For more than a decade, Chinese companies have spent billions of dollars buying out U.S. and European miners in the DRC’s Cobalt belt, leading to control of 15 of 19 of the primary cobalt mines in the country.
China sources 60 percent of its cobalt needs from the DRC, and about 80 percent of the world’s cobalt processing occurs in China before being incorporated into lithium-ion batteries.The DRC-China relationship is on the rocks, however, and Chinese mining is starting to encounter an increasing amount of bumps in the road.
In July the DRC halted exports from the world’s second biggest cobalt mine amid an ongoing dispute between the Chinese mining company and the DRC state mining company. (China Molybdenum bought the controlling stake in the project in 2016 from US company Freeport-McMoRan.)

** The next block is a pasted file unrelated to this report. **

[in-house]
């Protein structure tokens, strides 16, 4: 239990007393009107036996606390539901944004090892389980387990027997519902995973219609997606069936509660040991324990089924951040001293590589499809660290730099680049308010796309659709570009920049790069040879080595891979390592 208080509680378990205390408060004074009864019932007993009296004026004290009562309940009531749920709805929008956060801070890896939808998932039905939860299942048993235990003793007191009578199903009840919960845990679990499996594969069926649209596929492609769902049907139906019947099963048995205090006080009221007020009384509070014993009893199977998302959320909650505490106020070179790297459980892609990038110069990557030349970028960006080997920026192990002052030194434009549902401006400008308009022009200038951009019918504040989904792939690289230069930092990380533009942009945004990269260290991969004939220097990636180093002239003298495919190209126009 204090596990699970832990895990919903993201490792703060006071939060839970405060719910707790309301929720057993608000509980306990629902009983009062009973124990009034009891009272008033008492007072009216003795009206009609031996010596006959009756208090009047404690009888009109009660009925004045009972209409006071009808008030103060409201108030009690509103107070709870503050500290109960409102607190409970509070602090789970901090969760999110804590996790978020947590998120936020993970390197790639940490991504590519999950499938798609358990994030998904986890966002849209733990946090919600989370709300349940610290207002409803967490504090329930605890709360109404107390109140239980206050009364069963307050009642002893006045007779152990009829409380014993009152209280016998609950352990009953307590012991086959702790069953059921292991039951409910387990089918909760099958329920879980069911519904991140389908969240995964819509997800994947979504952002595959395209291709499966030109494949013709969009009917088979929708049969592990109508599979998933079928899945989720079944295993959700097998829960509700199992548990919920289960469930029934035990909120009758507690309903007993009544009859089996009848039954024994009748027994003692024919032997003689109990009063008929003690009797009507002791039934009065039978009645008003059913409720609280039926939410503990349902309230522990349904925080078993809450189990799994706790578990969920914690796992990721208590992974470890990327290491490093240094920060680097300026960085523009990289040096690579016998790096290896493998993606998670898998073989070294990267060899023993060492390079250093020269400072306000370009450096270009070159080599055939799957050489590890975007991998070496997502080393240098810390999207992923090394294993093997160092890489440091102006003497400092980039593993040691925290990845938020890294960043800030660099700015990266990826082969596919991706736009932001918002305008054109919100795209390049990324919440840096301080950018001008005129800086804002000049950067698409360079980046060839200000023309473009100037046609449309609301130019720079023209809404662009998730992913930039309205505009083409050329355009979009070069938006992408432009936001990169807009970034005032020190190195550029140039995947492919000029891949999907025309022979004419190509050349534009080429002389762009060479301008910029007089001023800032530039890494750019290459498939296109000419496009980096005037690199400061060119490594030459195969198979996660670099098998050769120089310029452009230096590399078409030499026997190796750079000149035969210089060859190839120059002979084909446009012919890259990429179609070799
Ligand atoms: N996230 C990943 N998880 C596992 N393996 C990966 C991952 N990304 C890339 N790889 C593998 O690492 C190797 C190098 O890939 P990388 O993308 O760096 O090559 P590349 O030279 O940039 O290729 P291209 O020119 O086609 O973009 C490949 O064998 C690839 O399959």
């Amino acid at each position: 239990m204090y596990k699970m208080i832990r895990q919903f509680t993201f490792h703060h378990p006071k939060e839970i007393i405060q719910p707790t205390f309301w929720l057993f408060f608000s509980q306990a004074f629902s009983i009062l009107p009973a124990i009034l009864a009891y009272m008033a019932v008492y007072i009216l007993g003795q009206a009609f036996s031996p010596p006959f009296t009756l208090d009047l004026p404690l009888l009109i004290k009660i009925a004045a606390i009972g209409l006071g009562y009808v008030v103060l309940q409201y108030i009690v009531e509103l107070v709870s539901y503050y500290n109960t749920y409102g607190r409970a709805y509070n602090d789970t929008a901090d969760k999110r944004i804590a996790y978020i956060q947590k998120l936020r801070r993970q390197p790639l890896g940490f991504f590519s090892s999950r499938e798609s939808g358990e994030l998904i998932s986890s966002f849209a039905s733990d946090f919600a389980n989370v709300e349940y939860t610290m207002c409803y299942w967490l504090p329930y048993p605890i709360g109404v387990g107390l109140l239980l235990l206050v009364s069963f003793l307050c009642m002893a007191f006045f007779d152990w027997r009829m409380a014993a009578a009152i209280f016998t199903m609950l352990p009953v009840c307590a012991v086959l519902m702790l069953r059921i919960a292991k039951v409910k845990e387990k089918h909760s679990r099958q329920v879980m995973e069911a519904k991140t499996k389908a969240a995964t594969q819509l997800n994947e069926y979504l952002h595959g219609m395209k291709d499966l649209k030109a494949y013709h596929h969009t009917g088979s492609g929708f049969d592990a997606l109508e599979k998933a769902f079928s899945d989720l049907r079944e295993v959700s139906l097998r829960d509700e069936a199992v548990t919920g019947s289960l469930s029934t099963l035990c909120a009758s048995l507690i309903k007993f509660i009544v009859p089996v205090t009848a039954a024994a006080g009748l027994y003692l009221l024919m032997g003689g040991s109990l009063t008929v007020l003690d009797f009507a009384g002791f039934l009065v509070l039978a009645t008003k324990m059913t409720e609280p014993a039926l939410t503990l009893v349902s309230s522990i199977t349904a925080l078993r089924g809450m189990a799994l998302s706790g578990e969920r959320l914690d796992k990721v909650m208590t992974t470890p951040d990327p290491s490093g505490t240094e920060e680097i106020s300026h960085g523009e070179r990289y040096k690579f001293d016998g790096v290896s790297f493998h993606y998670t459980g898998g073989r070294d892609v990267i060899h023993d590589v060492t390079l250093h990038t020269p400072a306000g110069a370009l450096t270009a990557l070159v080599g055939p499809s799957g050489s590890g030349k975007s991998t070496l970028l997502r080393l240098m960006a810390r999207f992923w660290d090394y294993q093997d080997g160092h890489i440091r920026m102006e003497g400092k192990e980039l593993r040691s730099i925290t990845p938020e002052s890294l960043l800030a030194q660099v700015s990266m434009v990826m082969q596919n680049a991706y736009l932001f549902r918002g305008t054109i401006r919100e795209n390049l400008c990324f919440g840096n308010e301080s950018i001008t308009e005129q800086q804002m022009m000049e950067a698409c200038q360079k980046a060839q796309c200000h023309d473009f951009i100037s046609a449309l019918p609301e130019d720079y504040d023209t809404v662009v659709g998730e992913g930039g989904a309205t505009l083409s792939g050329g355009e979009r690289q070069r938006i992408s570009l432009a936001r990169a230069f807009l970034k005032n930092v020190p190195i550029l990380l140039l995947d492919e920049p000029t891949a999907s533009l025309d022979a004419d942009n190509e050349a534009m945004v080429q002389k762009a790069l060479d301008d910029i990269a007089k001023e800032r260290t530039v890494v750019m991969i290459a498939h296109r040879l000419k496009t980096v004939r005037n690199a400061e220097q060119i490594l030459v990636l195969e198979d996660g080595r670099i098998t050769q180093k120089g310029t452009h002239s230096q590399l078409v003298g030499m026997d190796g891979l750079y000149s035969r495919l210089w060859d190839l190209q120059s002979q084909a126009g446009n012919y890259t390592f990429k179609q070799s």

With US encouragement, last year DRC President Felix Tshisekedi began accusing his predecessors of signing lopsided contracts with Chinese mining companies and is now attempting to renegotiate them. In a rare sign of DRC bipartisanship, opposition politician Adolphe Muzito who was prime minister at the time the deals were signed with China, has also come out in support of renegotiating the deals with Beijing.
China defends the deals, saying it has built several projects in the Central African nation despite obstacles, increased tax revenue, created more jobs, and provided investment in infrastructure projects such as roads, hospitals and hydropower stations.
But the spat over the Chinese deals comes at a time of increased Washington pressure on Beijing and when the cobalt supply chain is already under pressure due to increased demand from the battery sector and Covid-19 logistics issues.